Airspace under 400 feet should be redesigned so federal, state and local governments can take full advantage of drones, the director of Interior’s Office of Aviation Services said Tuesday.
Mark Bathrik, speaking at the Brookings Institution, called unmanned aircraft systems (UAS) a “completely new class of aircraft” operating in airspace “nobody ever cared about” and that remains largely unmonitored.
OAS is part of the Department of the Interior, which boasts a fleet of more than 670 drones capturing sensor data to assist with the management of federal lands and replacing employees performing dangerous tasks like dam inspections.
DOI saved $14 million in 2018 substituting small UAS for helicopters when monitoring land; tracking animal migrations; and running fire, flood and volcano missions. And the fleet has only suffered 10 mechanical failures over about 20,000 flights, Bathrik said.
Bathrik said he welcomes additional investment in small drone infrastructure but hopes that regulators don’t do too much much with that airspace under 400 feet for fear that it could stifle simple line-of-sight operations.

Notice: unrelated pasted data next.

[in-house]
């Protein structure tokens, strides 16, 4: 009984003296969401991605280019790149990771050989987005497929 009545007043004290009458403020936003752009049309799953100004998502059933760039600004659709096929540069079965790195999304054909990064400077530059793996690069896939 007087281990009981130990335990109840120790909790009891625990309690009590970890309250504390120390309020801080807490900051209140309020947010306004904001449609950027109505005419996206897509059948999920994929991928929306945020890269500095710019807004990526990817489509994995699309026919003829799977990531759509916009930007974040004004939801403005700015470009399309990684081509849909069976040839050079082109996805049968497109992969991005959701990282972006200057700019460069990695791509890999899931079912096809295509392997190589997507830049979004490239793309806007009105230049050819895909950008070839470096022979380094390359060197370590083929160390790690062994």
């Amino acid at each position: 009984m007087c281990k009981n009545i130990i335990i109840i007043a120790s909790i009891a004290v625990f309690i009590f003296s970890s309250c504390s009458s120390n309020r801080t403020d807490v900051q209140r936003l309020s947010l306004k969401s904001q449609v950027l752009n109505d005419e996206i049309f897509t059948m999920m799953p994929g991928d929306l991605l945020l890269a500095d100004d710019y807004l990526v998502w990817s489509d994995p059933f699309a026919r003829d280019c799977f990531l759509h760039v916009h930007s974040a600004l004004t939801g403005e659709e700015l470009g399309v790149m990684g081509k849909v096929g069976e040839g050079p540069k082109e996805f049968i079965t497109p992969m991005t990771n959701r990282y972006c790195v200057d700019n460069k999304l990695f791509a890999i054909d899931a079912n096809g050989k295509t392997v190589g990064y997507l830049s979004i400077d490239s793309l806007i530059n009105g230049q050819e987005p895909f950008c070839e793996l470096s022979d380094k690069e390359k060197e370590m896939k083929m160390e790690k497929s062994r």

“As a pilot who, even at 30,000 feet, has lost radar contact in clear air and lost a lot of cell phone calls down low, I worry about…whether we need to invest in the infrastructure,” he said. “I worry that we’re going to overregulate and over-equip drones that don’t ever need to fly beyond visual line of sight.”
While many people want drones that can fly beyond visual line of sight, DOI has had success with limited UAS that have to be driven to new locations, Bathrik added.
State and local governments have an opportunity to weigh in on federal regulation of airspace below 400 feet by supplying the Federal Aviation Administration with much-needed data, said Darshan Divakaran, UAS program engineer within the North Carolina Department of Transportation.
North Carolina has 72 public airports, many of them “barely utilized,” that could one day serve as “droneports,” Divakaran added.
On the privacy side of drone operations, Bathrik said the department has benefitted from the work the department had already done with airplanes. Therefore, DOI didn’t have to “reinvent” regulations concerning UAS imagery, sensing and how long the department can retain that data.
Agencies like Interior that use drones are required to post privacy impact assessments on their websites detailing that usage.
“The biggest thing we’ve done in privacy is we train all of our operators and all of our program managers to talk to the public before they launch,” Bathrik said. “Once you do that, they put their imaginations to bed.”
DOI works with UAS vendors to ensure they meet security requirements from the outset: encrypted controlling and payloading and the ability to prevent unwanted information sharing.
“Banning products never generated the U.S. industry,” Bathrik said. “And frankly it’s not going to solve the security issue.”